A strengthening storm system will produce a major severe weather outbreak over the Plains Saturday. In Chicagoland, storm-related problems may be two-pronged.
The developing storm system marks an end to the tranquil weather being experienced over much of the nation in recent weeks.
During Saturday, building warmth over the Plains will contribute to severe thunderstorms from Iowa to north-central Texas. The risks from the storms include damaging wind gusts, large hail, flash flooding and a few tornadoes.
The storm will rout out chilly air during Saturday in Chicago. However, the process is likely to unleash areas of very heavy rain and thunderstorms. There is a risk of flash and urban flooding problems with the greatest chance across the northern suburbs into Milwaukee.
Building warmth to the south on Saturday can reach into Chicagoland for a time Saturday night. If it is successful, there will be an elevated risk of violent thunderstorms late Saturday night into Sunday morning.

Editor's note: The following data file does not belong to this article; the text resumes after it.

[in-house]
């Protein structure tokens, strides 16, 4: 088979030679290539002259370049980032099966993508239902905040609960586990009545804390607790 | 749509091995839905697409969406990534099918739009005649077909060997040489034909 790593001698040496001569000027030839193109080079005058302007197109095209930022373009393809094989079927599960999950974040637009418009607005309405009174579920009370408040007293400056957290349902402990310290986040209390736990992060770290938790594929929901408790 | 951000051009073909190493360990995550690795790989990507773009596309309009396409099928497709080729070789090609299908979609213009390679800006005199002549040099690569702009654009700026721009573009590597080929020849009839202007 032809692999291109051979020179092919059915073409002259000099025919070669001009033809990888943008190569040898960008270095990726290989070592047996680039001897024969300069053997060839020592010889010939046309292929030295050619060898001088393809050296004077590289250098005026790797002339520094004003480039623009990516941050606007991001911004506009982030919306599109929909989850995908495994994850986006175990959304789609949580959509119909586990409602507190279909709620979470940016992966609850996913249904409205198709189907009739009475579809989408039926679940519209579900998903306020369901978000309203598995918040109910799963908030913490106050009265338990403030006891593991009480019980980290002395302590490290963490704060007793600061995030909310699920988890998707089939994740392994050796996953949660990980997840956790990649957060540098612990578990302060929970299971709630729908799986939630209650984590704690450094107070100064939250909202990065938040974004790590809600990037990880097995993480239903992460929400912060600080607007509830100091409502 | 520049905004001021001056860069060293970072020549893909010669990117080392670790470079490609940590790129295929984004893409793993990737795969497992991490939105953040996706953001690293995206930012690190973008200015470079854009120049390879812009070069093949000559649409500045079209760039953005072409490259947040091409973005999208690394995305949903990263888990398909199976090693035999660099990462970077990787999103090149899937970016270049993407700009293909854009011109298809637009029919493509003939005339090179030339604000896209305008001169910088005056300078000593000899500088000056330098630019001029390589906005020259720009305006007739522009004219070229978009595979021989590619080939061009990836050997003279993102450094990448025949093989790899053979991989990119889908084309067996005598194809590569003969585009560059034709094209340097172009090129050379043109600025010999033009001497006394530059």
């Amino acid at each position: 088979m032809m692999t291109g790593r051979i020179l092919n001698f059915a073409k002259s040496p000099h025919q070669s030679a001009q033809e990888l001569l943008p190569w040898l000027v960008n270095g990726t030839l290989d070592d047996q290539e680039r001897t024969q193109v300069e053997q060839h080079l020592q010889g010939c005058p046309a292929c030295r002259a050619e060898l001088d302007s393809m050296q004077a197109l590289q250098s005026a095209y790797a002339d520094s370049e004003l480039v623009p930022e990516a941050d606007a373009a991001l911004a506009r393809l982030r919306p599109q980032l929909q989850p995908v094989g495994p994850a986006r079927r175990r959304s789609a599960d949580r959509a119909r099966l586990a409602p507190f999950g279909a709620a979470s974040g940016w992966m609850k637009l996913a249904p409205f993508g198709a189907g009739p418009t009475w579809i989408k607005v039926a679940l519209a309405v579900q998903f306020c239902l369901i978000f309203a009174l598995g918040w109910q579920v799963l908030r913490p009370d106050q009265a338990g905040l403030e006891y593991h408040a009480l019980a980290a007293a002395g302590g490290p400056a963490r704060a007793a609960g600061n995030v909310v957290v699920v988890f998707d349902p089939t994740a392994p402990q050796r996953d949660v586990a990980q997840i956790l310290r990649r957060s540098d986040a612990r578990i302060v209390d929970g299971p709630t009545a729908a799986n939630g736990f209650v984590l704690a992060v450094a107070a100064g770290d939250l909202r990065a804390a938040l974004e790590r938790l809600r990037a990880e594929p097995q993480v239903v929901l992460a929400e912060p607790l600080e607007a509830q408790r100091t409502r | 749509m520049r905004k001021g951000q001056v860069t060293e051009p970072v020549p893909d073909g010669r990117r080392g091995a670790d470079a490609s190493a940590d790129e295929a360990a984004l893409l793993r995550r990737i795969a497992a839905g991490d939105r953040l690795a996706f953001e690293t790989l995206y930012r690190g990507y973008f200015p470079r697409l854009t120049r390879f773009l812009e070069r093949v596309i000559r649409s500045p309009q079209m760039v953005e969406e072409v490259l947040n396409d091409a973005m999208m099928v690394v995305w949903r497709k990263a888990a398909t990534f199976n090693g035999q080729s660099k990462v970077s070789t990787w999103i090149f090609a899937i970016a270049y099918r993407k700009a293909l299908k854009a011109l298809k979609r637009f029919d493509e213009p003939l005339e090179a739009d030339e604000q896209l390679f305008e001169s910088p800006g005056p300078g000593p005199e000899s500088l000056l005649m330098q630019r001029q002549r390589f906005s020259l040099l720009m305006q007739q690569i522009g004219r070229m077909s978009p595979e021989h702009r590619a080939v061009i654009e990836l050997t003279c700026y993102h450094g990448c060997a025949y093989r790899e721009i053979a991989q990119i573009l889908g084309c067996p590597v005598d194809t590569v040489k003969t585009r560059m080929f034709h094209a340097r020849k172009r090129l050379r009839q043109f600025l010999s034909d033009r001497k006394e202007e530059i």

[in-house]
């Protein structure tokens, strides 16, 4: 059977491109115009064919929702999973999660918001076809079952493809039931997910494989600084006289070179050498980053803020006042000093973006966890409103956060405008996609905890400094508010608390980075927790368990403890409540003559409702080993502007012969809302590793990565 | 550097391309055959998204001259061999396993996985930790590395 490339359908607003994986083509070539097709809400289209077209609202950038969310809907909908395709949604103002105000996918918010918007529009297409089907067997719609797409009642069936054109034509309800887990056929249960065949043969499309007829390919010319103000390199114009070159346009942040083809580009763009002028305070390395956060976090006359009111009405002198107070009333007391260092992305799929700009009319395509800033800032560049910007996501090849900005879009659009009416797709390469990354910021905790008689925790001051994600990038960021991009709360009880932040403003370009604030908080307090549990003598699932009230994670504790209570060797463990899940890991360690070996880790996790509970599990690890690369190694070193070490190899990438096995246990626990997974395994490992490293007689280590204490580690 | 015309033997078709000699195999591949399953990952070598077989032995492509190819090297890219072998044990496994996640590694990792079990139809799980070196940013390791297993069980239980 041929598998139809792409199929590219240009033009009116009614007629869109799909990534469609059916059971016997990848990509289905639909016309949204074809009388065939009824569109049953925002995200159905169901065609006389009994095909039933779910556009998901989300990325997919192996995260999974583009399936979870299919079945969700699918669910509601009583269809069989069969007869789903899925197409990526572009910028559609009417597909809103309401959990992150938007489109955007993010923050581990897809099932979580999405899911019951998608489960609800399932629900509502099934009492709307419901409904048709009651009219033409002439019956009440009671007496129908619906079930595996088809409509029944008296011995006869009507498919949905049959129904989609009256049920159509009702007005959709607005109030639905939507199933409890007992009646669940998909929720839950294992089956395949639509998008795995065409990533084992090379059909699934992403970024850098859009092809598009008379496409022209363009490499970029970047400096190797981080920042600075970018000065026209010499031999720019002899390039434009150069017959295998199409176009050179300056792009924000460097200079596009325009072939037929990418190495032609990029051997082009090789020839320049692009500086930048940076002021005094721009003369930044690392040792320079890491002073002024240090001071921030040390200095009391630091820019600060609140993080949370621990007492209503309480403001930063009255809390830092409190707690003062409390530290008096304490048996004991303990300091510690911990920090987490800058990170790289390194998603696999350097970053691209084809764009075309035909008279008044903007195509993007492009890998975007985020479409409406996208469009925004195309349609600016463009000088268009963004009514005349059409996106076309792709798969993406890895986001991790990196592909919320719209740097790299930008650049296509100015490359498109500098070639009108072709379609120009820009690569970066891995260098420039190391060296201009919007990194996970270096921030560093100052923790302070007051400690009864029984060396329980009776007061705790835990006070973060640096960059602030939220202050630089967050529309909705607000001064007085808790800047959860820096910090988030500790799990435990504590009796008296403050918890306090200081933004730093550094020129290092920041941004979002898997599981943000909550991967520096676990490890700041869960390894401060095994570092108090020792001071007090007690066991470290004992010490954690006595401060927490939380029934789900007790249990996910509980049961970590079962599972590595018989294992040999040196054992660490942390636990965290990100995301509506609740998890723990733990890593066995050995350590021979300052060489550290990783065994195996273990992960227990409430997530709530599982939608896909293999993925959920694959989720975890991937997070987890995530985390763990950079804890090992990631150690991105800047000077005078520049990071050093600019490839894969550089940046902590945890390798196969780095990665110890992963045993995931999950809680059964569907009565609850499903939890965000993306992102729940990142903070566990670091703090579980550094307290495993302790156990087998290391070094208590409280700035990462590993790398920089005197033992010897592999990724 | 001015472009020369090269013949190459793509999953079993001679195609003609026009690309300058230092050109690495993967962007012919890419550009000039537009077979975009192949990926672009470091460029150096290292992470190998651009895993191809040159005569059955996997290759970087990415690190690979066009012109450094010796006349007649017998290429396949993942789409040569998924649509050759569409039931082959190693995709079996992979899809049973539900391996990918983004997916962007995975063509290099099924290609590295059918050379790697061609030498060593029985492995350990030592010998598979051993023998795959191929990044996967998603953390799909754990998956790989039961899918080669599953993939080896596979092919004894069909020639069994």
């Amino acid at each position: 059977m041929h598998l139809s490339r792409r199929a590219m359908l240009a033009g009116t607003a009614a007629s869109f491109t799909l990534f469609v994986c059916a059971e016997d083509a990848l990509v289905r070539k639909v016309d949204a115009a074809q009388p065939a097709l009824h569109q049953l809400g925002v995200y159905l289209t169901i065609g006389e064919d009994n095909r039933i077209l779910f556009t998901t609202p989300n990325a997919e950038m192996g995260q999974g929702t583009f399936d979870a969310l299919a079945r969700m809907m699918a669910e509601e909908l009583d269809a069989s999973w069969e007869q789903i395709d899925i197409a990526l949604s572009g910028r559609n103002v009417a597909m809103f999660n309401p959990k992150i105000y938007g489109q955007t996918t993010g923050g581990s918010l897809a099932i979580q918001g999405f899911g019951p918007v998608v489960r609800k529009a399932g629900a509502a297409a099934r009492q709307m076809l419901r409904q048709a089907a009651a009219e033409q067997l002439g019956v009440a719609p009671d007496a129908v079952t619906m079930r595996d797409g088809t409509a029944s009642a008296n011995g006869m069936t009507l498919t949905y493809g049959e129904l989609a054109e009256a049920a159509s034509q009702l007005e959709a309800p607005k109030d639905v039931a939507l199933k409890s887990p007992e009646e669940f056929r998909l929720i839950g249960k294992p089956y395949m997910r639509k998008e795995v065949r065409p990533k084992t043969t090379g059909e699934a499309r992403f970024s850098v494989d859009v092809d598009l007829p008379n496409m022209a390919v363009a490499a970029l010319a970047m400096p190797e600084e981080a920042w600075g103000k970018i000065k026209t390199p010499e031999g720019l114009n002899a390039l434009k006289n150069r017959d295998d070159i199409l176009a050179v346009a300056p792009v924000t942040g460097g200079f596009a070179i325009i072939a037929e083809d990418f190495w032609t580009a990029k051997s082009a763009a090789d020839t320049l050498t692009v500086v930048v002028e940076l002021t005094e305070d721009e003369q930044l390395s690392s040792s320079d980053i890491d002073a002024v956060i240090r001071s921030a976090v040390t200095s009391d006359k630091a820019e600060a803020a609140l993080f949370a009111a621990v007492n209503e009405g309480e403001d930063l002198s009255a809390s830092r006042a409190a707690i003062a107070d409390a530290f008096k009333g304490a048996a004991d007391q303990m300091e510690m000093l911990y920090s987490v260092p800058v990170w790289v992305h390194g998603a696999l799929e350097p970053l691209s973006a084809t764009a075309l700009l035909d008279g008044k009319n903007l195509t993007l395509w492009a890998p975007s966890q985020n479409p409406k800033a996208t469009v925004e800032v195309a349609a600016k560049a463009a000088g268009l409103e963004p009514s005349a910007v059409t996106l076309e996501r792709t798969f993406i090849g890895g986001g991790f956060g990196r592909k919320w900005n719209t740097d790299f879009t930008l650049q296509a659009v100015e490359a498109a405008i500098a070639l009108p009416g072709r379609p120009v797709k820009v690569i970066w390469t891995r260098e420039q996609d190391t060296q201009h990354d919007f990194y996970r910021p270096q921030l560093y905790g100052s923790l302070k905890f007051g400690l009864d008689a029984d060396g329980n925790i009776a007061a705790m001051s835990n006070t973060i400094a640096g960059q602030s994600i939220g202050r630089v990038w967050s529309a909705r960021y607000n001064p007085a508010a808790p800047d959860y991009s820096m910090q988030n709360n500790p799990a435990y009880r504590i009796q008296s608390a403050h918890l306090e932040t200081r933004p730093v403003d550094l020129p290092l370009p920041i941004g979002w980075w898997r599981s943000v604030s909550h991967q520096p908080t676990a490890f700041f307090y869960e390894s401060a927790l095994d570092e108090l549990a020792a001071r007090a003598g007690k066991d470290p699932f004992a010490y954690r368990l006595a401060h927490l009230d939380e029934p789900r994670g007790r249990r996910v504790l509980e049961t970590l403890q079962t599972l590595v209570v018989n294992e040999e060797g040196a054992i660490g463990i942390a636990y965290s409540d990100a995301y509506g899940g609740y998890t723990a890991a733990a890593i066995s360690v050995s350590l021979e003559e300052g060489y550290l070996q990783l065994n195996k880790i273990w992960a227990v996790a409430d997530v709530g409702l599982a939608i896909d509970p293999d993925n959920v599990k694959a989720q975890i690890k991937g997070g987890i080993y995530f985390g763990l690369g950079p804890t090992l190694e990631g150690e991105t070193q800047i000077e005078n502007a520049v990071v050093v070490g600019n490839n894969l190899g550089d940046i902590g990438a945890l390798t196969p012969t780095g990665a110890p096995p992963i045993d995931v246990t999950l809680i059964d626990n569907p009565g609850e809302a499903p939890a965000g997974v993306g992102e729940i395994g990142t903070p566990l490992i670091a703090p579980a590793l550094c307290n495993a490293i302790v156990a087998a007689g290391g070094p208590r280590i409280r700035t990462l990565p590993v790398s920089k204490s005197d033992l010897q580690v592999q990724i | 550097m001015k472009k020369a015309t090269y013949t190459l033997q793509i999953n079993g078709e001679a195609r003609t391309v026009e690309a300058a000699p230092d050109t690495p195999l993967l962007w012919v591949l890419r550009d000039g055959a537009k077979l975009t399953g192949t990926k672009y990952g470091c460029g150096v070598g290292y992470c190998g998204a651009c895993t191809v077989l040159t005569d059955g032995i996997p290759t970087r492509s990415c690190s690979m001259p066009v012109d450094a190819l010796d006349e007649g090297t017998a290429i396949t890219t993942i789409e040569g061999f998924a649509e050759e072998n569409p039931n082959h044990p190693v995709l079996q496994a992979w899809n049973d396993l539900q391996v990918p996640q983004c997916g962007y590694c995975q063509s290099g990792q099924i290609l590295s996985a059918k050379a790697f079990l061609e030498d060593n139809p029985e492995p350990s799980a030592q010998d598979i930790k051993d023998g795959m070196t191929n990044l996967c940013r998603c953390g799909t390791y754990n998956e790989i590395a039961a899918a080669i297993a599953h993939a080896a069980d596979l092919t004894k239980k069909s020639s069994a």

The storms could still pack enough punch moving in from the Plains to bring 55-mph wind gusts, which can knock down tree limbs and cause sporadic power outages as a result.
During the balance of Sunday, a strong flow of air on the storm system's back side will make for a windy day. Frequent gusts between 30 and 40 mph are possible. Enough dry air may come in from the west to end the showers and allow clouds to break during the afternoon.
Dry weather ending the week across Germany will not persist into this weekend as rounds of showers return.
Travel hazards, delays and disruptions associated with rain, ice and snow will continue over the Central states through the balance of the Thanksgiving weekend.
Following a mild Thanksgiving and Black Friday, noticeably cooler air will return to the Northeast this weekend.
Sandra remains on track to make landfall in northern Mexico on Saturday, but it will be much weaker than its current major hurricane status.
The current reprieve from heavy rain across southern India will not last long with the threat for flooding downpours set to return for the final days of November.
A major Thanksgiving Day storm threatens to ruin holiday events across the Central states with flooding rain, snow, a glaze of ice and fog.
North Dakota (1896)
Thanksgiving Day Blizzard. "Wind Velocity and snowfall never equalled before."
Destructive windstorm in the Northwest; winds gusting to 105 mph in Cut Bank, MT; 96 mph in Sheridan, WY. Spokane, WA, radio tower downed. Coleville, WA, lumber shed demolished.
Barst, Guadeloupe (1970)
1.50 inches of rain in 1 minute -- world record.